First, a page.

Fundamentals and Applications of Active Flow Control

Lecturer: Prof. Avraham Seifert, University Tel Aviv
Date: April 8, 2009 (Wednesday), 14:00
Location: Institute of Thermomechanics AS CR, v. v. i., Dolejškova 5, Prague, lecture room A

Prof. Seifert will present two recent research projects conducted in Tel Aviv using active flow control. The first project describes taking airfoil separation control concept to flight while the second describes the application of the newly developed suction and oscillatory blowing actuator for aerodynamic drag reduction of large trucks.

The first part of the talk describes a series of experiments that enabled a flight demonstration of roll-control without moving control surfaces. That goal was achieved using a wing with a part span Glauert type airfoil, characterized by an upper surface boundary layer separation from the two thirds chord location at all incidence angles. The flow over that region was proportionally controlled using zero-mass-flux unsteady Piezo-fluidic actuators. The control was applied to one wing at a time, resulting in gradual suppression of the boundary layer separation, increased lift and reduced drag, leading to a coordinated turning motion of the small electric drone. The extensive collaborative and multidisciplinary study, starting from actuator adaptation, airfoil integration and 2D wind tunnel tests led to the selection of a configuration for the flight demonstrator. Further development of a light-weight wing, Piezo-fluidic actuators along with a compact, light-weight, energy-efficient electronic drive-system was followed by full-scale wind tunnel tests and three successful flight-tests. It was flight-demonstrated that active flow control (AFC) can induce roll moments that are sufficient to control the vehicle flight path during cruise as well as during landing. These were, to the best of our knowledge, first time achievements that should pave the way to further integration of AFC methods in flight vehicles for hinge-less flight attitude and flight path control as well as improved performance and increased reliability with lower observability.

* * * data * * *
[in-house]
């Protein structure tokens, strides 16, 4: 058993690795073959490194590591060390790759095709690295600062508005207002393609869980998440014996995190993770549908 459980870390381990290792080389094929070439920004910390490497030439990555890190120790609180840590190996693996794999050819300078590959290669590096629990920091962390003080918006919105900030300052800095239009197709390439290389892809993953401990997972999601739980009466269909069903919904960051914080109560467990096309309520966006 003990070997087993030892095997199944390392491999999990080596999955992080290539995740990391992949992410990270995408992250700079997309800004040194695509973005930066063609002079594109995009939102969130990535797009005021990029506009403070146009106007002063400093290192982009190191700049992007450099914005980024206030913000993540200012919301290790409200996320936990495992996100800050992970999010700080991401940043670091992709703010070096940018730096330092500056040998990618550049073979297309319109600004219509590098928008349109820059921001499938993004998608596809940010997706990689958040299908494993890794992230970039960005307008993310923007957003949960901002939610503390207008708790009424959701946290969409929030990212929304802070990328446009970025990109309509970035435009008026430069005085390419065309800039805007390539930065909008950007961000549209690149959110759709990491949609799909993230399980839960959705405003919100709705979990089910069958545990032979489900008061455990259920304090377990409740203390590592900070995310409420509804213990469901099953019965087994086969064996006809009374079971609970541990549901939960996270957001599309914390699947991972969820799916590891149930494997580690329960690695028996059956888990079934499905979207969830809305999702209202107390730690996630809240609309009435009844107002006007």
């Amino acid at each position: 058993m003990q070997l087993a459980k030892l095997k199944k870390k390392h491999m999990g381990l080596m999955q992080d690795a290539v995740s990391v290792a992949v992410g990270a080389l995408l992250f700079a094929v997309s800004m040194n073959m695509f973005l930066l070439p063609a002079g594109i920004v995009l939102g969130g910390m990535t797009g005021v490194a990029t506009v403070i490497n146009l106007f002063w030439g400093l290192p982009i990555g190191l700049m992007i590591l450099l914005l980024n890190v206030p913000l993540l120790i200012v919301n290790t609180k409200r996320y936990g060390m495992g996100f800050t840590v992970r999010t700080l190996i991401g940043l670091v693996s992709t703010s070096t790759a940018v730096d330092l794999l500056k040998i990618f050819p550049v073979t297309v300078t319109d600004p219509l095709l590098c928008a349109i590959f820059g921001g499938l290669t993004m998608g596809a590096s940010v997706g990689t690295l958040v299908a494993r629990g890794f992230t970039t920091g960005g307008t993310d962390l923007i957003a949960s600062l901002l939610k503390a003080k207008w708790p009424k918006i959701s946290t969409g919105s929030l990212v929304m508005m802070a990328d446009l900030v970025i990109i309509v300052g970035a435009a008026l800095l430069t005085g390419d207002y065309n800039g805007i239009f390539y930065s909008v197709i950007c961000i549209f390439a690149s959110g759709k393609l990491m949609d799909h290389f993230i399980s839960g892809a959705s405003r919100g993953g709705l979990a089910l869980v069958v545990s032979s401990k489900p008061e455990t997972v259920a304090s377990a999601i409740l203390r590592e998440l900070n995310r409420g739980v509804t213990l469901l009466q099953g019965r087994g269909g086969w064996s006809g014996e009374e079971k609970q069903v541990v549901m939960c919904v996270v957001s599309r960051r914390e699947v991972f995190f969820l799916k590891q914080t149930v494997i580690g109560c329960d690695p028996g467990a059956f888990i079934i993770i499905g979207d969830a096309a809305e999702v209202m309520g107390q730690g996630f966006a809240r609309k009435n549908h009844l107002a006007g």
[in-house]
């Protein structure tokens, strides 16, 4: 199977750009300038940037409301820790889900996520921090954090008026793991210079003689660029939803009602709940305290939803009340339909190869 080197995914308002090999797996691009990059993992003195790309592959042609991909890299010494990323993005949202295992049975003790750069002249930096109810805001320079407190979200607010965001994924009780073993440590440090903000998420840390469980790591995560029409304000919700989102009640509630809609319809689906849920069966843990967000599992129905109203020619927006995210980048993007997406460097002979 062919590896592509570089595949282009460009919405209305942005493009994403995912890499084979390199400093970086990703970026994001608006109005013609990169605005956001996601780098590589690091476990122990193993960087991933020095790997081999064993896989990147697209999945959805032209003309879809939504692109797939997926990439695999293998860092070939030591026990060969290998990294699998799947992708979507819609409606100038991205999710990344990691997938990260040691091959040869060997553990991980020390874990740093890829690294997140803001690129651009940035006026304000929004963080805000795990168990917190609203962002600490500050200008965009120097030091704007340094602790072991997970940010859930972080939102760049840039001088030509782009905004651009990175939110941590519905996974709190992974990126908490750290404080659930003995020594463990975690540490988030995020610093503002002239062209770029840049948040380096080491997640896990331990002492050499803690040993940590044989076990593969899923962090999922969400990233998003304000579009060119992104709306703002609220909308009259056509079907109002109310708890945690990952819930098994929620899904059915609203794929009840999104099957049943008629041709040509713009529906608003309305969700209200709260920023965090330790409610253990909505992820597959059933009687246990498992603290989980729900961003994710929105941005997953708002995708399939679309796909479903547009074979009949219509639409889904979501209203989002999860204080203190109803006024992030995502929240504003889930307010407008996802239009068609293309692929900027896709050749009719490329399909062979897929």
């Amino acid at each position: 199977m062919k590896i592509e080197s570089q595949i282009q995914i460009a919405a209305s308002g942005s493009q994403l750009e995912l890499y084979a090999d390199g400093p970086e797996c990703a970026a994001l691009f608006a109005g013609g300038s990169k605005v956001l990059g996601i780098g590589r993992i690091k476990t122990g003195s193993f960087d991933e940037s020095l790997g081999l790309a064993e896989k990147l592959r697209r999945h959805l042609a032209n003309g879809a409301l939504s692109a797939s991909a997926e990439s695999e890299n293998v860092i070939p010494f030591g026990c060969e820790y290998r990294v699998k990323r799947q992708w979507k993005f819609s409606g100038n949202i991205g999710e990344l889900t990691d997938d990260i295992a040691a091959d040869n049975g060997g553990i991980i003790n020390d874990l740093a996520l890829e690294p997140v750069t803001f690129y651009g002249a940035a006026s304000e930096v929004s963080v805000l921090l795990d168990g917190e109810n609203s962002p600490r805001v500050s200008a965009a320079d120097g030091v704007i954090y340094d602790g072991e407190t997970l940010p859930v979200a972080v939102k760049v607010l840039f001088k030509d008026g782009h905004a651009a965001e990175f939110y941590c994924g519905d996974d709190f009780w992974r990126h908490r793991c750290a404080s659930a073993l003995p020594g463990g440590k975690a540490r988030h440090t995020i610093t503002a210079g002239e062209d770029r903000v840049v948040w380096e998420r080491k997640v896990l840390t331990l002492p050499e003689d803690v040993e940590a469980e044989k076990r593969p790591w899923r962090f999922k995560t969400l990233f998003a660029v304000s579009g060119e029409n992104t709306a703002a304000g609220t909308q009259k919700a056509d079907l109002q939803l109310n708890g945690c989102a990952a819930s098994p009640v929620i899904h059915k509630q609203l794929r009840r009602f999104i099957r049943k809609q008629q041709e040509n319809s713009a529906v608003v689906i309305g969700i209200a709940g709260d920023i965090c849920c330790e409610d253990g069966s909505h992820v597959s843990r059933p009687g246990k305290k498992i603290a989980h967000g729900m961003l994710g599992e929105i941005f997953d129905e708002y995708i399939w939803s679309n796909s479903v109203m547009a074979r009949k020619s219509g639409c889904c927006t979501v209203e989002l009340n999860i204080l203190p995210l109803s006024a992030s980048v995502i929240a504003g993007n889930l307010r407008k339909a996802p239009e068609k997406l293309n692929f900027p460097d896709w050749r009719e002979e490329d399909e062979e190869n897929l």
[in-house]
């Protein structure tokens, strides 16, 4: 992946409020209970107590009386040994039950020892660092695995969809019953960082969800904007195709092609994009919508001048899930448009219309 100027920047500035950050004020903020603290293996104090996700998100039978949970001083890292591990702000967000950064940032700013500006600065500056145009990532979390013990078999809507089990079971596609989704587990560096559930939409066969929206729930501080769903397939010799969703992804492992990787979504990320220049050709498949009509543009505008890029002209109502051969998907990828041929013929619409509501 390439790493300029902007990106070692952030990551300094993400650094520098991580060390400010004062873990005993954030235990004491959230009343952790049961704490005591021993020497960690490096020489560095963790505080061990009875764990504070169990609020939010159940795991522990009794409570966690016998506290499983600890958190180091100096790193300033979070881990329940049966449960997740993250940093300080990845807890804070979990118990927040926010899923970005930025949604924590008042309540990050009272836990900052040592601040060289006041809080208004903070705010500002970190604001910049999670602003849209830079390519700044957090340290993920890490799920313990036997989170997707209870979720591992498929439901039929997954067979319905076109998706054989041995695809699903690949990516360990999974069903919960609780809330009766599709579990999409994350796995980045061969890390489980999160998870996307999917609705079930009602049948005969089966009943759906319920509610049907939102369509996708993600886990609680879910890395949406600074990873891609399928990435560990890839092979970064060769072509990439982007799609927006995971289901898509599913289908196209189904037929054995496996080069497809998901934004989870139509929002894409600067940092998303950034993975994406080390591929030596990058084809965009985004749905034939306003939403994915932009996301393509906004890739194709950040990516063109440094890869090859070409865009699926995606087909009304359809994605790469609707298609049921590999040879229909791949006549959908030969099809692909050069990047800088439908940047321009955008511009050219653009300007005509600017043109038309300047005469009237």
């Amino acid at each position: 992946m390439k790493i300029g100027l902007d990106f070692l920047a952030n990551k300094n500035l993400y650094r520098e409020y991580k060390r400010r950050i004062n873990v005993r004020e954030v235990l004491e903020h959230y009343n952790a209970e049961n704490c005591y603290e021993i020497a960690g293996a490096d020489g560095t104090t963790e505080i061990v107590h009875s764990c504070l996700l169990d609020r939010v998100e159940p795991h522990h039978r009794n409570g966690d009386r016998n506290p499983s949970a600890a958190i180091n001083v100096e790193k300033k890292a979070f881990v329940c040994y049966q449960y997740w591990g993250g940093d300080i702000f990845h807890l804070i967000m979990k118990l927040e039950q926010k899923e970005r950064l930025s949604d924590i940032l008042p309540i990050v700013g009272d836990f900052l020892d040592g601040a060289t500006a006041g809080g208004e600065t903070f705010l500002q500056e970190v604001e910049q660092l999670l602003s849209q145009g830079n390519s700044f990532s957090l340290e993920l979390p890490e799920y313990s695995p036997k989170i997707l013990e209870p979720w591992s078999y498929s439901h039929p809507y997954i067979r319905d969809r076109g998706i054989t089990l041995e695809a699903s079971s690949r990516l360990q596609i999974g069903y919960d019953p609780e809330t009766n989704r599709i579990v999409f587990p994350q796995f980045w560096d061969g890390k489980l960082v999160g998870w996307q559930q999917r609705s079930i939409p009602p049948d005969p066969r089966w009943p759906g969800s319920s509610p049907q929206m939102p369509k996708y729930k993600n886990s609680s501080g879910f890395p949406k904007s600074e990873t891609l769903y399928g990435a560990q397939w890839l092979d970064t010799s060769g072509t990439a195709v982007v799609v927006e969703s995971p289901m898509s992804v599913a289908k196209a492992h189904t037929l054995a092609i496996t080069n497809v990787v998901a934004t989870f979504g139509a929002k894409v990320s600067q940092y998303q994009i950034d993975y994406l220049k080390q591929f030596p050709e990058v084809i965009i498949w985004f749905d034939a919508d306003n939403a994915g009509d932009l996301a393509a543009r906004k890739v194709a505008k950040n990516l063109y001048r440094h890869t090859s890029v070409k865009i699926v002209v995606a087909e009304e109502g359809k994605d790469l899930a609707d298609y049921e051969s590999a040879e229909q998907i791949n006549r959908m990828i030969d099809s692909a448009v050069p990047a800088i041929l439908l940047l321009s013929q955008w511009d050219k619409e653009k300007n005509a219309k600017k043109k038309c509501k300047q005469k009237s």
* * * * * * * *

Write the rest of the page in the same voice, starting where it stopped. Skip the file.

The second part of the talk will describe a recent project, on the verge of commercialization, aimed at fuel savings of large vehicles. Large ground transportation systems such as trucks, trains and busses are a main source of pollution, increase the severity of global warming and are main users of expensive and vanishing fossil fuels. At large allowable speeds the aerodynamic drag is a main source for reduced effectiveness and increased energy consumption of large ground transportation systems.  When part of these vehicles suffers from boundary layer separation (such as the rear region of large trucks), and proper aerodynamic design is not an option (due to functionality considerations) one needs to come up with non-traditional solutions. This talk will describe such a path to reduced drag. The concept is based on a simple and small “add-on” device that should be attached to the rear region of trucks. The device houses the newly developed suction and oscillatory blowing actuator, in order to deflect the boundary layer and delay its separation from the device. The static pressure at the truck “base” is increased this way, reducing the aerodynamic drag. Due to the great efficiency and no-moving parts nature of the actuator, increase of net energy efficiency is achievable.

More information: Václav Uruba

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